What is a Linux distribution

Is a collection of components that form a Linux system:
  1. Linux kernel and drivers
  2. Kernel connects application layer to the hardware. It is like an engine for a car. it’s job is to manage the low level functions of an OS, such as memory management, process handling, I/O, low-level networking and any other tasks that require direct communication with the hardware. In this low level abstraction process all system calls are made to the kernel. For Linux everything is a file. For instance hardware is mapped by a file hierarchy via /dev and /sys and process information is found at /proc
  3. GNU coreutils and util-linux
  4. Are basic file, shell and text manipulation foundation utilities that are expected to exist on every Linux distribution. Examples: pwd, ls cat, more, less, cut, fsck, cp, dd, tail etc. Earlier, these tools were packaged as fileutils, extutils, shellutils, but recently, they are known as a single package - coreutils. Also, it is additional software package - util-linux, distributed by the Linux Kernel Organization for use as part of the Linux operating system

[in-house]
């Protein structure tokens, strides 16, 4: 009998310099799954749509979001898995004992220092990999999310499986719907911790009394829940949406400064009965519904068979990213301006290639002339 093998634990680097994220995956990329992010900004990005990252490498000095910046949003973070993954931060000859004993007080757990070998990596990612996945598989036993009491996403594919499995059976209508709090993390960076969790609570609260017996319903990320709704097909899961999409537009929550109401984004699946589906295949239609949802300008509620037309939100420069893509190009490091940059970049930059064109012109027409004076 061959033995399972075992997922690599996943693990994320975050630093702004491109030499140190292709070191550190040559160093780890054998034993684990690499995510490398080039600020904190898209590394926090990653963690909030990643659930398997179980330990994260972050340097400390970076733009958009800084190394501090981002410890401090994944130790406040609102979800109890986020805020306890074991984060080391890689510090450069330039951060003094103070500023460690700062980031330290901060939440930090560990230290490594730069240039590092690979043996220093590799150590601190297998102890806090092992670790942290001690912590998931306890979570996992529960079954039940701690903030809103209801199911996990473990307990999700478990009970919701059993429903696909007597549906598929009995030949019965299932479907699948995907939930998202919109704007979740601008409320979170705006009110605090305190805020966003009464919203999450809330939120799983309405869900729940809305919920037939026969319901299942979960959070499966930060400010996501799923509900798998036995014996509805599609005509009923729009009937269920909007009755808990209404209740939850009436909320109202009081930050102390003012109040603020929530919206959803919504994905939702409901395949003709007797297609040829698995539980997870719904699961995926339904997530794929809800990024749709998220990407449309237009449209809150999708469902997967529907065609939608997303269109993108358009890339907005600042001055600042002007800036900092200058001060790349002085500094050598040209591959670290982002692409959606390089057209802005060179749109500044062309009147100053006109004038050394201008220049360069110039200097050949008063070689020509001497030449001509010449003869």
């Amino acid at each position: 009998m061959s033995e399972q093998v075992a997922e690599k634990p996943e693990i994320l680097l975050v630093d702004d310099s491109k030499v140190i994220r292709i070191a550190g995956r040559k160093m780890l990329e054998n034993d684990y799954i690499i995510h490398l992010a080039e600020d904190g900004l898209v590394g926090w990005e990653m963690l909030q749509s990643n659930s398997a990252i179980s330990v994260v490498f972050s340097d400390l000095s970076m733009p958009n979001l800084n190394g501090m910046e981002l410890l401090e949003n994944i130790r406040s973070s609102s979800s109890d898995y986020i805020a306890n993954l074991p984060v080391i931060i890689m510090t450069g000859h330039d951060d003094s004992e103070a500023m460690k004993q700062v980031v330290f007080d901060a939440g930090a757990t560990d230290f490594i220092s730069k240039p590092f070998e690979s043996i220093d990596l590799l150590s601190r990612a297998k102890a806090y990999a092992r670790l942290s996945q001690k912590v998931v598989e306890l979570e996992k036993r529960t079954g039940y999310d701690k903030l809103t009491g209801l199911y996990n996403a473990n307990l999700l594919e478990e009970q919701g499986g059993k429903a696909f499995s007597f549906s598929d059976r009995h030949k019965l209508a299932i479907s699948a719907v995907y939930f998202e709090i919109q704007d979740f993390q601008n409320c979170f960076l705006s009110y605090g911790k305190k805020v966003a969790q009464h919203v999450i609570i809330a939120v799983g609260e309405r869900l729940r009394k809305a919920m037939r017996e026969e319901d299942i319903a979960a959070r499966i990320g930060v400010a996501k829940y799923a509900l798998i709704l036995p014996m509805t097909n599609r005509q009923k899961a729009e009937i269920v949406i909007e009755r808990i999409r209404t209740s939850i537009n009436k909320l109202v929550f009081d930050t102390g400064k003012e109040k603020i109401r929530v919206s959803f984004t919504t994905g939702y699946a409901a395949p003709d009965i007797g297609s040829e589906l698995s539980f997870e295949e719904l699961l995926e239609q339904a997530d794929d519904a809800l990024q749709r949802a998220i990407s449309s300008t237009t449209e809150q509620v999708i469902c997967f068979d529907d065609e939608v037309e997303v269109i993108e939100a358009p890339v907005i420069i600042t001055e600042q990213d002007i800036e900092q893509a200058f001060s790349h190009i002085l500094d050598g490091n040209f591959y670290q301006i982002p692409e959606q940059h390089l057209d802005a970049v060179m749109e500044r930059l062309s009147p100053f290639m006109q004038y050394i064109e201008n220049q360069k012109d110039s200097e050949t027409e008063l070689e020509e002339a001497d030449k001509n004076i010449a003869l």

5. Additional software, libraries and documentation
  6. Like bootloader - software that manages boot process, daemons or background services; init system - subsystem that controls the daemons; package management system etc.
  7. A window system (optional) - graphical server, most common being the X Server
  8. Is the display server for X Windows System: a framework for the GUI environment. X is architecture agnostic framework for remote GUIs and input devices. X Server is designed to be used over network connections. As X clients may be applications such as browser and terminal.
  9. GUI (optional)
  10. GUI is often referred to as Desktop Environment like KDE, Gnome, Unity, Cinnamon, LXDE, LXQT, MATE, Xfce.
  11. Applications
  12. Thousands of software titles that can be found and installed by package manager or compiled from sources